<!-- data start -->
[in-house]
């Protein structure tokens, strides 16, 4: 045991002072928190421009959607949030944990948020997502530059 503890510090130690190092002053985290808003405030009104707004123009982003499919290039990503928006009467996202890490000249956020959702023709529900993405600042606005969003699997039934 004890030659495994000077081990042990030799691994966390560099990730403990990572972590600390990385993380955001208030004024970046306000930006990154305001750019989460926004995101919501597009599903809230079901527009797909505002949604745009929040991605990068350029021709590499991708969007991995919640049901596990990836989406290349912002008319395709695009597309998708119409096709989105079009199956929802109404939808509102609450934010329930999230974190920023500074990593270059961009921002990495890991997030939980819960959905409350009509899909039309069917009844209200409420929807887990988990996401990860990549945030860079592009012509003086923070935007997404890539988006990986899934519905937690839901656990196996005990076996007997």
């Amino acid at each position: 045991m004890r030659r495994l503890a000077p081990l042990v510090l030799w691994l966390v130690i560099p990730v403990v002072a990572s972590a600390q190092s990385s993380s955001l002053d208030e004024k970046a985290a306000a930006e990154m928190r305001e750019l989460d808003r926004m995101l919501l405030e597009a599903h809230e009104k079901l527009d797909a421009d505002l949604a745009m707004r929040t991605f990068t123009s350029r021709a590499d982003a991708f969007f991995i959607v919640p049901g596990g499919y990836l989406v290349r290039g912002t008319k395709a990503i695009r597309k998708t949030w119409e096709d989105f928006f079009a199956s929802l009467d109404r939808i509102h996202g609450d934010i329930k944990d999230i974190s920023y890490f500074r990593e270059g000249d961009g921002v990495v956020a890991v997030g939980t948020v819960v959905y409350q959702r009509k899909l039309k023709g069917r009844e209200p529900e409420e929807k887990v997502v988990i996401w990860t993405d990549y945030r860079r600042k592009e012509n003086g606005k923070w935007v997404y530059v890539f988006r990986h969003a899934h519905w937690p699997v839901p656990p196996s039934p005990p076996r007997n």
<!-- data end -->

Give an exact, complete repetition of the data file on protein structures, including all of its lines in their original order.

[in-house]
């Protein structure tokens, strides 16, 4: 045991002072928190421009959607949030944990948020997502530059 503890510090130690190092002053985290808003405030009104707004123009982003499919290039990503928006009467996202890490000249956020959702023709529900993405600042606005969003699997039934 004890030659495994000077081990042990030799691994966390560099990730403990990572972590600390990385993380955001208030004024970046306000930006990154305001750019989460926004995101919501597009599903809230079901527009797909505002949604745009929040991605990068350029021709590499991708969007991995919640049901596990990836989406290349912002008319395709695009597309998708119409096709989105079009199956929802109404939808509102609450934010329930999230974190920023500074990593270059961009921002990495890991997030939980819960959905409350009509899909039309069917009844209200409420929807887990988990996401990860990549945030860079592009012509003086923070935007997404890539988006990986899934519905937690839901656990196996005990076996007997």
């Amino acid at each position: 045991m004890r030659r495994l503890a000077p081990l042990v510090l030799w691994l966390v130690i560099p990730v403990v002072a990572s972590a600390q190092s990385s993380s955001l002053d208030e004024k970046a985290a306000a930006e990154m928190r305001e750019l989460d808003r926004m995101l919501l405030e597009a599903h809230e009104k079901l527009d797909a421009d505002l949604a745009m707004r929040t991605f990068t123009s350029r021709a590499d982003a991708f969007f991995i959607v919640p049901g596990g499919y990836l989406v290349r290039g912002t008319k395709a990503i695009r597309k998708t949030w119409e096709d989105f928006f079009a199956s929802l009467d109404r939808i509102h996202g609450d934010i329930k944990d999230i974190s920023y890490f500074r990593e270059g000249d961009g921002v990495v956020a890991v997030g939980t948020v819960v959905y409350q959702r009509k899909l039309k023709g069917r009844e209200p529900e409420e929807k887990v997502v988990i996401w990860t993405d990549y945030r860079r600042k592009e012509n003086g606005k923070w935007v997404y530059v890539f988006r990986h969003a899934h519905w937690p699997v839901p656990p196996s039934p005990p076996r007997n």